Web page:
The Complete Guide to the Zero Trust Maturity Model

By Daniella Balaban
image September 18, 2023 image 5 MIN READ

Cyber threats are evolving with as much speed and agility as any of the tech industry’s most cutting-edge, well-funded sectors. To protect their operations and meet stakeholder expectations, businesses constantly search for better means to protect themselves from sophisticated attacks and expensive data breaches. But successful attacks are almost inevitable—and the worst consequences follow the first breach. 

Once an attacker compromises a host, it takes an average of just 84 minutes before they start making incursions into other hosts within the same network. With it clear that focusing solely on preventing an initial breach is no longer sufficient, many businesses are changing their cybersecurity to the Zero Trust Maturity Model (ZTMM). 

By shifting away from an implicit trust model that automatically grants privileged access to internal users, businesses have the means to block or mitigate these lateral attacks. The average data breach cost is $4.45 million, but the ZTMM can reduce these losses by up to $1.76 million. 

In this guide, we’ll explain everything you need to know about the Zero Trust Maturity Model and how it can bolster your organization’s cybersecurity.

The CISA Zero Trust Maturity Model: What is it, and why is it important?

The Zero Trust Maturity Model was developed in 2021 by the Cybersecurity and Infrastructure Security Agency (CISA), a U.S. Department of Homeland Security division. It was designed as a roadmap for organizations to follow as they move toward a modern, zero-trust approach toward cybersecurity.

The “Zero Trust” security approach assumes that your network has already been compromised and no user or device can be fully trusted. It protects data by withholding implicit access privileges and requiring verification for any potentially risky action within the network. Instead of a location-centric model that verifies access privileges at a single point of entry, it uses identity, context, and data to make security decisions within the bounds of the network.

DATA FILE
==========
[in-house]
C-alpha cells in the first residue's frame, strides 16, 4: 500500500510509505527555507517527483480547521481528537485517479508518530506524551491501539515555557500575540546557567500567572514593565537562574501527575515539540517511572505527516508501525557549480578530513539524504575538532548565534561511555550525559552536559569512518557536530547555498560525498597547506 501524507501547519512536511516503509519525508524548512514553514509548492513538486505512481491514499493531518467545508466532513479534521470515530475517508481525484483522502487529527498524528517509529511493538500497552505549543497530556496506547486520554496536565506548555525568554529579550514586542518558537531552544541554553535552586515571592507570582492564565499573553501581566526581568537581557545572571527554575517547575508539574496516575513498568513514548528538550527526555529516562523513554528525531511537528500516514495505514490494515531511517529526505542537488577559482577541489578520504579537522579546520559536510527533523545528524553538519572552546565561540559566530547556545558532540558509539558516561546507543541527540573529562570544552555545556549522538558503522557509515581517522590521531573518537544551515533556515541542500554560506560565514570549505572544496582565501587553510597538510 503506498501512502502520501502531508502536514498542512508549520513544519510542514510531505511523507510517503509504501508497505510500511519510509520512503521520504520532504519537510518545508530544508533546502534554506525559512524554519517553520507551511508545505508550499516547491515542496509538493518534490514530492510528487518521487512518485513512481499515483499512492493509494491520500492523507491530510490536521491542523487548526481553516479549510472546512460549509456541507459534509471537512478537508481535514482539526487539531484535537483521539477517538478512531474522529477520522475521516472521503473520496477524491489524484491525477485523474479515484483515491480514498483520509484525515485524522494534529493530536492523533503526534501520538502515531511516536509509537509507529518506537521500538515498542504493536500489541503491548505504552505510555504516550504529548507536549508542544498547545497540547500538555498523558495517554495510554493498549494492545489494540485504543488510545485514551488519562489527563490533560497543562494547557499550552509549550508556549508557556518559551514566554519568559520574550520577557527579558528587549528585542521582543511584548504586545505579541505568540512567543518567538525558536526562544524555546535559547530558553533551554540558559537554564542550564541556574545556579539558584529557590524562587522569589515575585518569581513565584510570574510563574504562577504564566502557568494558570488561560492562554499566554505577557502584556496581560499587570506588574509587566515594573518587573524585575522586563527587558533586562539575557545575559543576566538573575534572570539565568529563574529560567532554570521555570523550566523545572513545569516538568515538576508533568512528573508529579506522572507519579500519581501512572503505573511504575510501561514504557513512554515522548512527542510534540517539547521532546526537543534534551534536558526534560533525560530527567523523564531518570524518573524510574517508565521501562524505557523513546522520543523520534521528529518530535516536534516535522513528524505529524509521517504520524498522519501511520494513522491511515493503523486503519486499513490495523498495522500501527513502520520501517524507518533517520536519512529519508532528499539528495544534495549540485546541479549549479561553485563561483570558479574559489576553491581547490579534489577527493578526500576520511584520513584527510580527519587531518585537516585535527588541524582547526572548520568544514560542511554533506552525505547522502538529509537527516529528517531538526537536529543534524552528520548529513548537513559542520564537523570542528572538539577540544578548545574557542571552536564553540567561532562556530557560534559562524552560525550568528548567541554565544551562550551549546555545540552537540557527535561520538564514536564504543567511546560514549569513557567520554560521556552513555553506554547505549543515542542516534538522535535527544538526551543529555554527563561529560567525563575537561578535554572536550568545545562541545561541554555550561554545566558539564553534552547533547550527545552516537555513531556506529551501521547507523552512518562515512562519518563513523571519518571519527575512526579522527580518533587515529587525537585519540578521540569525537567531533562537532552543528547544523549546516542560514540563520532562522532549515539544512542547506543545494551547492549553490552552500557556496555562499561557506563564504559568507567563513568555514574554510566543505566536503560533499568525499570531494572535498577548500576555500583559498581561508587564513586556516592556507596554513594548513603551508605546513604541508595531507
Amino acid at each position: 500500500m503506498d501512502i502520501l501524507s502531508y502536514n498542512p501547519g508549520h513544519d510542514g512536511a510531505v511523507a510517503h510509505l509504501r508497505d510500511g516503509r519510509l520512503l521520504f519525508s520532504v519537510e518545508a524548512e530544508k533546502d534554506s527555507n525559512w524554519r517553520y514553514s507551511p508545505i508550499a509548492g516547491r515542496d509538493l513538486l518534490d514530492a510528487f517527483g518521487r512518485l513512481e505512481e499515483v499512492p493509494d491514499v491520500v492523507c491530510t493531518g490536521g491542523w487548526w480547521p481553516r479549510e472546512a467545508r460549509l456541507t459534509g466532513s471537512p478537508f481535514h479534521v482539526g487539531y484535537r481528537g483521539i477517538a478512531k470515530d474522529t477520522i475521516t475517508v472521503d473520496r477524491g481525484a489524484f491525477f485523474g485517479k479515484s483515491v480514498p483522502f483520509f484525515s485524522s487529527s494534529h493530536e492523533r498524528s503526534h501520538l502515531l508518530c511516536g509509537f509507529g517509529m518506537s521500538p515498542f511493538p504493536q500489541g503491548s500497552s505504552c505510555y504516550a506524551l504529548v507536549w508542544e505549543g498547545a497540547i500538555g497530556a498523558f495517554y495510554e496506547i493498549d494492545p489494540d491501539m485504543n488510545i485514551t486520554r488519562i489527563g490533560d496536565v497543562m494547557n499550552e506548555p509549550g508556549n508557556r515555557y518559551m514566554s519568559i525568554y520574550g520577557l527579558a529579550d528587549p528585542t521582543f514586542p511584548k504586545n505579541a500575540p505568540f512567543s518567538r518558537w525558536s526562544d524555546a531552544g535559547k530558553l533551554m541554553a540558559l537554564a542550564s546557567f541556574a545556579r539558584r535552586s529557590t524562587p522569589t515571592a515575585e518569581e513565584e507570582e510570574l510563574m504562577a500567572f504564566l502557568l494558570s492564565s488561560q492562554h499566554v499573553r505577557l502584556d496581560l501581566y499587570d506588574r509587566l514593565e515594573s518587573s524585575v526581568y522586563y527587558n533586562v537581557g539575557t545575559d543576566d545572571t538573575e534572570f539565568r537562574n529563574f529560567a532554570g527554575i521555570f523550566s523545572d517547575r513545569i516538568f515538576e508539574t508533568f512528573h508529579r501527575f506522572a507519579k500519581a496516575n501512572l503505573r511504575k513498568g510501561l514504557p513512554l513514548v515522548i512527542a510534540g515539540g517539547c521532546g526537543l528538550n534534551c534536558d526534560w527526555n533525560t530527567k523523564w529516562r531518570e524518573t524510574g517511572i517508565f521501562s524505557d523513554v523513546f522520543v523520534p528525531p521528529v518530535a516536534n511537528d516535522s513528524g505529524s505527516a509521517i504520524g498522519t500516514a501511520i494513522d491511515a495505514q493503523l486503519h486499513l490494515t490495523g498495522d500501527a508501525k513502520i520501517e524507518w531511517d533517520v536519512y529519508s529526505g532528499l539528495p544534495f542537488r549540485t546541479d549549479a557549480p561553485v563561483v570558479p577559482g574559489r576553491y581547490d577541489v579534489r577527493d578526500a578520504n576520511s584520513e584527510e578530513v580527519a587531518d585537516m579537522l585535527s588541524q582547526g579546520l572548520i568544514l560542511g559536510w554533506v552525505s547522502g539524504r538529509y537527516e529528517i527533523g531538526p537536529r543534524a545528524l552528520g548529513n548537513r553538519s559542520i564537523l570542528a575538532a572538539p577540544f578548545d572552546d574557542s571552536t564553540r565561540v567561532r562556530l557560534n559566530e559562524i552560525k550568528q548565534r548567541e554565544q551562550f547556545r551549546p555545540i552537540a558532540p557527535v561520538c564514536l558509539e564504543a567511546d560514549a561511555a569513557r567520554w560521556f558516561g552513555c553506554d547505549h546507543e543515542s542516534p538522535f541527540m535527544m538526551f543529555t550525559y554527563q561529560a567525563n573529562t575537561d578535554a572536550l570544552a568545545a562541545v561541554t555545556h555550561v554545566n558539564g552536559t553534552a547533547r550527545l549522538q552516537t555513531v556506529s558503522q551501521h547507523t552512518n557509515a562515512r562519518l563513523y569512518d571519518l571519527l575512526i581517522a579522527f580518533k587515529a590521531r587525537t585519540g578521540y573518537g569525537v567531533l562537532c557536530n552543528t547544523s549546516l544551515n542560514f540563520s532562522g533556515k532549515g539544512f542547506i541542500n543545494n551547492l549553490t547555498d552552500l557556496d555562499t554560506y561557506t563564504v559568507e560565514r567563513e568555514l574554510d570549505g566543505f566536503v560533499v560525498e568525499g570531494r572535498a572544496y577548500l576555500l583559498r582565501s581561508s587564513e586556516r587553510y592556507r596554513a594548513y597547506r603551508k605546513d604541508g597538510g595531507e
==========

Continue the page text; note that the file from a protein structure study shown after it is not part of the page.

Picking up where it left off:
The CISA Zero Trust Maturity Model: What is it, and why is it important?

Organizations that operate on today’s internet offer a broad attack surface with many technological and human vulnerabilities, making it easier than ever for cyber attackers to penetrate the outer perimeter of the internal network. The Zero Trust Maturity Model ensures that bad actors who make it past the first lines of defense will not have free reign to steal or destroy sensitive data once they’re inside.

What are the 7 tenets of the Zero Trust Maturity Model?

The guide to Zero Trust architecture, published by the National Institute of Standards and Technology (NIST), lays out the seven tenets of the Zero Trust Maturity Model:

  1. All data sources and computing services are considered resources. Anything that connects to the network, including employee-owned personal devices, can be included.
  2. All communication is secured regardless of network location. Internal traffic should not automatically be treated as more trustworthy than external traffic.
  3. Access to individual enterprise resources is granted on a per-session basis. Every request should be verified, and be granted only as much privilege as is required to complete the approved action.
  4. Access to resources is determined by dynamic policy—including the observable state of client identity, application/service, and the requesting asset—and may include other behavioral and environmental attributes. A variety of relevant factors should be used for setting permission-granting policies, especially where automated tasks are concerned.
  5. The enterprise monitors and measures the integrity and security posture of all owned and associated assets. Rather than being allowed to persist in a state of indefinite trust, assets must undergo continuous evaluation for vulnerabilities and signs of compromise. 
  6. All resource authentication and authorization are dynamic and strictly enforced before access is allowed. Policies and technological solutions must be in place to reevaluate access privileges at appropriate intervals.
  7. The enterprise collects as much information as possible about the current state of assets, network infrastructure and communications and uses it to improve its security posture. Policies should be informed by insights from ongoing data analytics.

What are the stages of the Zero Trust Maturity Model?

Switching a large organization over to the Zero Trust Maturity Model doesn’t happen overnight. There are four stages that an orderly transition will pass through: